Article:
When Shakespeare was a kid going to grammar school, a school open to boys only by the way! they learned Latin, Greek and rhetoric, persuasion through logical argument. Students read Latin and Greek writers to learn about the history of ancient Greece and “the glory that was Rome” and this material was translated by them into English or French after many hours of work. I’m glad the school curriculum of the 21 st century has evolved and we no longer spend our days doing boring stuff like that!
Their old-fashioned, subjects that have little relevance in the modern world of the internet and space travel. The question is: shouldn’t we allow our education system to further evolve and file Shakespeare in the same drawer where we’ve stuck Homer, Plato and Ovid? Given the society of North America in the 21 st century, Shakespeare’s relevance is declining with each new technical advance. The purpose of this essay is to prove isn’t it time to address this question head on, even at the risk of causing legions of English teachers to collapse in horror?
Speaking to the world may be the least of the challenges facing those who want the teaching of Shakespeare. Shakespeare’s English is the language as they spoke it 400 years ago. It is as ancient and antiquated and old as the Latin and Greek I spoke about in my introduction. Watch any class of high school students tackle Shakespeare and the first book you’ll see on theredesks is a student guide of notes explaining who characters are, the plot and the themes. Indeed, it is doubtful that the play itself is ever cracked by some students.
How can students in the 21 st century understand any of the great themes raised in these plays if they can’t even understand what some guy is saying? If students must read this stuff, switch it for a modern translation. I would like to write a graphic novel using Shakespeare’s plots, but maybe it’s been done. Consider how this problem is worse for those students whose first language is not even English. If we’re going to combat feelings of alienation we must not cling to cultural icons of a white, Anglo-Saxon culture.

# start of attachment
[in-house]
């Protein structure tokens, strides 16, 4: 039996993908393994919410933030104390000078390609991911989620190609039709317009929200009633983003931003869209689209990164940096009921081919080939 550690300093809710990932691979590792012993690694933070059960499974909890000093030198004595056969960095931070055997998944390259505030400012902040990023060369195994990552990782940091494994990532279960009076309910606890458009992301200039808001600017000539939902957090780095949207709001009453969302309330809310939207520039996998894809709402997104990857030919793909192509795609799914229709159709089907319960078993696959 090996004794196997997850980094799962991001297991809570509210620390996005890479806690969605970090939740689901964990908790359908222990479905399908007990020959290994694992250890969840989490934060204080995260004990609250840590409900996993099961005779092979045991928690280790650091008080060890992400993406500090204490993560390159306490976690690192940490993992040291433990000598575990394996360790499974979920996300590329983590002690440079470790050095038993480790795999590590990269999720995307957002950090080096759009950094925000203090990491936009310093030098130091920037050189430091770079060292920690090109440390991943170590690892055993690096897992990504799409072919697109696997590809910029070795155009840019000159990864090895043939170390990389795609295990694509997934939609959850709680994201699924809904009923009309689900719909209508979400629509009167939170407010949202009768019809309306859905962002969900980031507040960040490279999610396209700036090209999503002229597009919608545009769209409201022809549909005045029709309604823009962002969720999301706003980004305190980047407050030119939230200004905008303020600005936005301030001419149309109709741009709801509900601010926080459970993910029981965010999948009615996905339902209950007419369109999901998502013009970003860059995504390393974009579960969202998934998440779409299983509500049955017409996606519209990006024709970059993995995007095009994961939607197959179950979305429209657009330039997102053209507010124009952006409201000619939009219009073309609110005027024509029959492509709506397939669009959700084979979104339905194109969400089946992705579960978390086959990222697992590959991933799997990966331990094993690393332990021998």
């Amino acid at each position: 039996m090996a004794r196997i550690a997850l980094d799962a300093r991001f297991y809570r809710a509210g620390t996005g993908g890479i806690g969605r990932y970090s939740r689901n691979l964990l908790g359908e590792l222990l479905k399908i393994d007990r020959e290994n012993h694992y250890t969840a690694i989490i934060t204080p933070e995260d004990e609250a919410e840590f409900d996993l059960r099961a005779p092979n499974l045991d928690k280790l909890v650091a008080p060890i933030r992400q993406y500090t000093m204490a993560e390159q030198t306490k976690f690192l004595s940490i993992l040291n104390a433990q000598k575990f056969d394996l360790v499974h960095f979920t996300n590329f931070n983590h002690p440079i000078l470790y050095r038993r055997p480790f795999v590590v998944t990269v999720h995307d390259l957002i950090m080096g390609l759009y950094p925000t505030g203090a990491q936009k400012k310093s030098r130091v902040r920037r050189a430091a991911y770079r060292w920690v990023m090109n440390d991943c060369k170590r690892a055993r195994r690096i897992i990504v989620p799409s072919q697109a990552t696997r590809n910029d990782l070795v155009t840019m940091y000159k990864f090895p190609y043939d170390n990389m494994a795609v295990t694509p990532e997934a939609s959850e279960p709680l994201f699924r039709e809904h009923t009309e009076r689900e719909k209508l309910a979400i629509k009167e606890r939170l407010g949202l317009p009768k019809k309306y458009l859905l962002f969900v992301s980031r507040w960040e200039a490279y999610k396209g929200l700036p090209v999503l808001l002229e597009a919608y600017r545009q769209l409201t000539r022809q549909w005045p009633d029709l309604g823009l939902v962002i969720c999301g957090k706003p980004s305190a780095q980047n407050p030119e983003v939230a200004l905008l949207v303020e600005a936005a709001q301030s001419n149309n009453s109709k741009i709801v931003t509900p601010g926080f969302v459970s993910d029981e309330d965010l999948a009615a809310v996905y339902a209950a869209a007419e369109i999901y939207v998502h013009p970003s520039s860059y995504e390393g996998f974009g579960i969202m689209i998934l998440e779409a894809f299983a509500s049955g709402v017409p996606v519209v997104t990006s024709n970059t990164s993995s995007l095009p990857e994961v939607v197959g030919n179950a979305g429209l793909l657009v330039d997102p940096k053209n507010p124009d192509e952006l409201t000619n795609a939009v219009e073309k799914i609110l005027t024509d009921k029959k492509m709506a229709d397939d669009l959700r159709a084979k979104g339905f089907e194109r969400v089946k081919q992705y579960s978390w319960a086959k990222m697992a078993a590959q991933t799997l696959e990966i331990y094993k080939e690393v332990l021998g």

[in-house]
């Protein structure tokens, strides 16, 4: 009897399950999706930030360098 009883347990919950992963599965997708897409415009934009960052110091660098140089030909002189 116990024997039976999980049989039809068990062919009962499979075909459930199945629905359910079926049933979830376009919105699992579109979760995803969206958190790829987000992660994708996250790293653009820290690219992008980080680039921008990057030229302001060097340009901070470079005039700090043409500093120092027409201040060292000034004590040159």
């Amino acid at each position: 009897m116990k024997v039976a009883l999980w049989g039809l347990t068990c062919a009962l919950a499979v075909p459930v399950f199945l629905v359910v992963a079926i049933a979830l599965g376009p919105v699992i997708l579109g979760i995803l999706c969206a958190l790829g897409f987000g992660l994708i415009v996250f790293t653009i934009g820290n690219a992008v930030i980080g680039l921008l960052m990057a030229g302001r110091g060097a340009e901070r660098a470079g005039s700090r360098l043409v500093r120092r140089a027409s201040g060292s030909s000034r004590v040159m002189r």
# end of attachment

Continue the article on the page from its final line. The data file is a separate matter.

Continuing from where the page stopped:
Given the modern, multicultural societies to be found in any Canadian city of to-day, can a writer from “olde England” really claim to have any relevance? High school teachers need further training to examine the important literatures of Africa, Asia or the Muslim world. The succession of Anglo-Saxon monarchs can have little connection with the issues gripping the globe from Africa and the MiddleEast. As members of a global community; we need to be aware of the moral issues facing these cultures if we’re going to talk to them. I think the issue of AIDS and HIV in Africa is one of the most important problems we face.
It is the western literary tradition’s refusal to look beyond Shakespeare that cements western, primarily British, culture as the dominant cultural group and causes other groups, African, Middle Eastern or Asian to exist in a mental cultural ghetto. How will we in the west understand the moral concerns of other cultural or religious groups if we refuse to look beyond Shakespeare? How can Shakespeare speak to the world? The really important argument put forward by those who want to keep Shakespeare in the curriculum is that Shakespeare is the greatest writer in the western literary tradition.
Says who? I think importance is a relative value judgment? Shakespeare’s plays second in Shakespeare’s own mind to his poetry were written to satisfy the political fashions of his time. Why does Macbeth look into the cauldron and see “A show of eight Kings, the last with a glass in his hand”? We are told now it was to impress James the first of England and sixth of Scotland. It was Jame’s interest in the occult that caused the inclusion of the three witches who “look not like the inhabitants o’ the earth, and yet an on’t” who Macbeth consults.
You can’t look at any copy of a Shakespeare play without finding obvious references to the monarchy of his time. Shakespeares’ plays, like any political propaganda found to-day, either concentrates on defending the status quo or attacking the unpopular leadership of an earlier time. So, in conclusion, as you can see I have pretty strong feelings about Shakespeare and his plays. In the 21 st century, spending time with the confusion that is Shakespeare is about as useful as training doctors in the value of bleeding their patients as a means of correcting a problem with the four humours.
By examining the great works of other cultures and religions we can learn about a major part of the world. Through the literature of many different parts of the world they’re concerns will be understandable to us and we’ll show our willingness to meet the rest of the world, not throw forts built of iambic pentameter with the occasional rhyming couplet to securely glue the walls together. If we ignore the future to sort of celebrate the western literary past we’ll have a disaster of global proportions. Works Cited 1. William Shakespeare, Macbeth. Toronto: Longmans Canada. 1965